By early 1963, Dallas was the most singular city in America—it had become, without question, the roiling headquarters for the angry, absolutist resistance to John F. Kennedy and his administration.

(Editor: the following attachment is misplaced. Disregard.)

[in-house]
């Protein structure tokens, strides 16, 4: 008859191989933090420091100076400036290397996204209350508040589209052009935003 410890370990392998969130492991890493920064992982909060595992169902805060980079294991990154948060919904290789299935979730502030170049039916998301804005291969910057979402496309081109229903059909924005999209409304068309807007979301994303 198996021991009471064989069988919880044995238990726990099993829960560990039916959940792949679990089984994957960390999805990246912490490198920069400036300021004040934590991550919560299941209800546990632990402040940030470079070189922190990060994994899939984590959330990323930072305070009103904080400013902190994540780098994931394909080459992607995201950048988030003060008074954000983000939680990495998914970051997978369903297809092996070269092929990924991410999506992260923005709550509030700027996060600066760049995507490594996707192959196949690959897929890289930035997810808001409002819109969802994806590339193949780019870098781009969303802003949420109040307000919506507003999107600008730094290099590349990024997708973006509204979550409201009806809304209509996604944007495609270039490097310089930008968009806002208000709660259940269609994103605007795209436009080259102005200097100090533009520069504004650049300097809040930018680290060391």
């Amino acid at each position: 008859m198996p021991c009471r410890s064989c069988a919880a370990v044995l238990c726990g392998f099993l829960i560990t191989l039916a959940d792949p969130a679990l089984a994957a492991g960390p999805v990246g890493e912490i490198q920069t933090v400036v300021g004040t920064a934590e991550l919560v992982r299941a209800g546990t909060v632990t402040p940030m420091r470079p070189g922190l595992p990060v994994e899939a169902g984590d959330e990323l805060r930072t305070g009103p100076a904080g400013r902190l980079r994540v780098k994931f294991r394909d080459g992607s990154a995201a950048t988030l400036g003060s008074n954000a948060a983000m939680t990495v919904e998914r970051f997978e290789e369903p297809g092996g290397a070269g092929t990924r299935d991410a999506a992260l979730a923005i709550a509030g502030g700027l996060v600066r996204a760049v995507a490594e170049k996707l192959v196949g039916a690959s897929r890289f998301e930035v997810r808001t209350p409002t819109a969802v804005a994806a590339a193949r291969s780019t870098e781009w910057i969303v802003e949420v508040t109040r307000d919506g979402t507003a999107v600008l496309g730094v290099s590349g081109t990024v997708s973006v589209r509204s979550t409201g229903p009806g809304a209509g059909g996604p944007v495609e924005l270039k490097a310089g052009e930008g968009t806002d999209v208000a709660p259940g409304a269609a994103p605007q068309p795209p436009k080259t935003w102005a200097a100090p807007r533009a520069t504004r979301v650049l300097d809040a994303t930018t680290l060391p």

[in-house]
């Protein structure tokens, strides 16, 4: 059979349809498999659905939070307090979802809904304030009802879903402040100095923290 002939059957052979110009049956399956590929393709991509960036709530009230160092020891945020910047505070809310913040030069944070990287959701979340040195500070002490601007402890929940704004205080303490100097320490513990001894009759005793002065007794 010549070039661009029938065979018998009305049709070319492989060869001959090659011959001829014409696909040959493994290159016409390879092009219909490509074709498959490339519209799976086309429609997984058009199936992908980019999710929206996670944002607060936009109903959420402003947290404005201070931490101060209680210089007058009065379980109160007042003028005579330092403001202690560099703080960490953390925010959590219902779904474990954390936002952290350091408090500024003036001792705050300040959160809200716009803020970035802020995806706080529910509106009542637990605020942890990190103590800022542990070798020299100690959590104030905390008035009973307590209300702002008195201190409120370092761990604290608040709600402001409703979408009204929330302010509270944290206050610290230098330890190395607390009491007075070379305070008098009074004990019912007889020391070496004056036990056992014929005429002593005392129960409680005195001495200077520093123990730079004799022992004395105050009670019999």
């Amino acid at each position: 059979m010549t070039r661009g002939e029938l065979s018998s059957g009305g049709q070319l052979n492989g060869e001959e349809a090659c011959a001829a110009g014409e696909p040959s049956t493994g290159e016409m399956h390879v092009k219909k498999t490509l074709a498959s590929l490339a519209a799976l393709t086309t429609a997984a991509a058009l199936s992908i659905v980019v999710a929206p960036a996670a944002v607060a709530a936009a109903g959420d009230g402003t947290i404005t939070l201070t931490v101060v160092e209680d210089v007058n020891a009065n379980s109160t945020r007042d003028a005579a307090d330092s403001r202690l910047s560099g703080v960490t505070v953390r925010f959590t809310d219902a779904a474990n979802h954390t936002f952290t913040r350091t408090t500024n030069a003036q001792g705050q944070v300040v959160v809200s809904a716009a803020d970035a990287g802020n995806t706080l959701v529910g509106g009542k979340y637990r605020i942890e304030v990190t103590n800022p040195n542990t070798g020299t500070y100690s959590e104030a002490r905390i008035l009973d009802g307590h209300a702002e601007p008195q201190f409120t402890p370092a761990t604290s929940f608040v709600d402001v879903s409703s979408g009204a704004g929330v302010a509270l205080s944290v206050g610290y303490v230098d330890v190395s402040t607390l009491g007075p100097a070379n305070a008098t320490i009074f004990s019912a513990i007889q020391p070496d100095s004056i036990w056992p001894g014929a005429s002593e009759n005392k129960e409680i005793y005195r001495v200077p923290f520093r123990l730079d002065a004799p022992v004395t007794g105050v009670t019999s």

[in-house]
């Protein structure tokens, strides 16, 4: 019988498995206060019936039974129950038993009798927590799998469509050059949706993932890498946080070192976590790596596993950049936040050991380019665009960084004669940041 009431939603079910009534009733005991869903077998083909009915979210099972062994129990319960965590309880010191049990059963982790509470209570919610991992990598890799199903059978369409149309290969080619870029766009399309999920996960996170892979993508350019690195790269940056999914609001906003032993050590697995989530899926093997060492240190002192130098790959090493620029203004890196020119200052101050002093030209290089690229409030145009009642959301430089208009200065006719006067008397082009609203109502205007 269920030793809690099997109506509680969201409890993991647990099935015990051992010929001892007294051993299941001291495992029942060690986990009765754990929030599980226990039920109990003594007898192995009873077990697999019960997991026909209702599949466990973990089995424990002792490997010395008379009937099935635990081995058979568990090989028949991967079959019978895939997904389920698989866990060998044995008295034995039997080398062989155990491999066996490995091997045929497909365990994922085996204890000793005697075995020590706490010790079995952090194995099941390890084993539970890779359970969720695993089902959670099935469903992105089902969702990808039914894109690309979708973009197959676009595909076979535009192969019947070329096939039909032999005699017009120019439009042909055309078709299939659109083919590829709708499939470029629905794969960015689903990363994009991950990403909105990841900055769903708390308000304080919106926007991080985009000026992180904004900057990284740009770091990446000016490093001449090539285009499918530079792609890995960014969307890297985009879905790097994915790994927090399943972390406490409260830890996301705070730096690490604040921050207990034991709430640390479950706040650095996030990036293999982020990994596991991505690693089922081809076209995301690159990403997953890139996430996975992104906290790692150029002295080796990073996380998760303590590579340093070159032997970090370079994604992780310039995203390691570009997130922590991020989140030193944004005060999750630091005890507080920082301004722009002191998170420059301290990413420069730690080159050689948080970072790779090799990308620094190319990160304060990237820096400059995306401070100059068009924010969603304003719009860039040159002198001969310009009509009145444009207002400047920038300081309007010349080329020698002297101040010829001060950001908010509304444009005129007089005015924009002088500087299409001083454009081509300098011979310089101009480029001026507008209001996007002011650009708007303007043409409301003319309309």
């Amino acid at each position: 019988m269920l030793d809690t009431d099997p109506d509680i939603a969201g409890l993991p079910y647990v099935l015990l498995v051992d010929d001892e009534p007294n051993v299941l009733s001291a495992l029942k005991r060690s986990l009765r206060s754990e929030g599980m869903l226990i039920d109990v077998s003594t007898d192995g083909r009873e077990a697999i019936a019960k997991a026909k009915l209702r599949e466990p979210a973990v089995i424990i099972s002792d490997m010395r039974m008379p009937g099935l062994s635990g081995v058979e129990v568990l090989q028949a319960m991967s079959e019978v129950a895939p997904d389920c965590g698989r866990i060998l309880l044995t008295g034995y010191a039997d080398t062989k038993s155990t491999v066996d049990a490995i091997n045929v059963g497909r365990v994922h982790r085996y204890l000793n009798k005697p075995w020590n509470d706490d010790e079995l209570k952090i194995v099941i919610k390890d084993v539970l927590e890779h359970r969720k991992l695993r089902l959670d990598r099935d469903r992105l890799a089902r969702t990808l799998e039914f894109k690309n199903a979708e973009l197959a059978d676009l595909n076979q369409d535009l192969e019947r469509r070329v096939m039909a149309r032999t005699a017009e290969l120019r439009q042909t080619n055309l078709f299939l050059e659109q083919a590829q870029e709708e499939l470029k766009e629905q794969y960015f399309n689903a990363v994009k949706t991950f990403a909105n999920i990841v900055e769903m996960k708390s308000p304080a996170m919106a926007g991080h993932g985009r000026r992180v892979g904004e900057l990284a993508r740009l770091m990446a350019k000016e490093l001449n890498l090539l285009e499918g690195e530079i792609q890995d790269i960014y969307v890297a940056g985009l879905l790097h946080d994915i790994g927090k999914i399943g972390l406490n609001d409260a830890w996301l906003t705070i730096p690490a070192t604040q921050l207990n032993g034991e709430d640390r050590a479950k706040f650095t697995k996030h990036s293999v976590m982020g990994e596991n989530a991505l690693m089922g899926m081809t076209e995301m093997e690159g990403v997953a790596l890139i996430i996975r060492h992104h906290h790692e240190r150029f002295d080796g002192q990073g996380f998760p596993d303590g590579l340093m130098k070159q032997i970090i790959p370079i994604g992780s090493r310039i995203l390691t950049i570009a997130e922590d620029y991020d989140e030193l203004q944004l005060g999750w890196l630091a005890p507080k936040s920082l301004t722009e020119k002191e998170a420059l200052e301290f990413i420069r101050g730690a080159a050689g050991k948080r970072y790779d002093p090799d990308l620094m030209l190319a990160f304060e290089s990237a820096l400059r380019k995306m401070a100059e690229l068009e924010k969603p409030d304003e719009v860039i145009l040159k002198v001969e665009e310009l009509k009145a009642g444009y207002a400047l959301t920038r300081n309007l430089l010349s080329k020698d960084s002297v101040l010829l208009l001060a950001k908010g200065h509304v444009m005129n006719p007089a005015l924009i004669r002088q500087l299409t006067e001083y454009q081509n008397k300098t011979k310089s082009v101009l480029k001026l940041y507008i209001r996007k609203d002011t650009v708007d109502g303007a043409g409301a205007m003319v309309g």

A confederacy of like-minded men had coalesced in Dallas: the anti-Catholic leader of the largest Baptist congregation in America, the far-right media magnate who published the state’s leading newspaper, the most ideologically extreme member of congress, and the wealthiest man in the world—oilman H.L. Hunt. Together they formed the most vitriolic anti-Kennedy movement in the nation. And they began to attract others who were even more extreme to the city.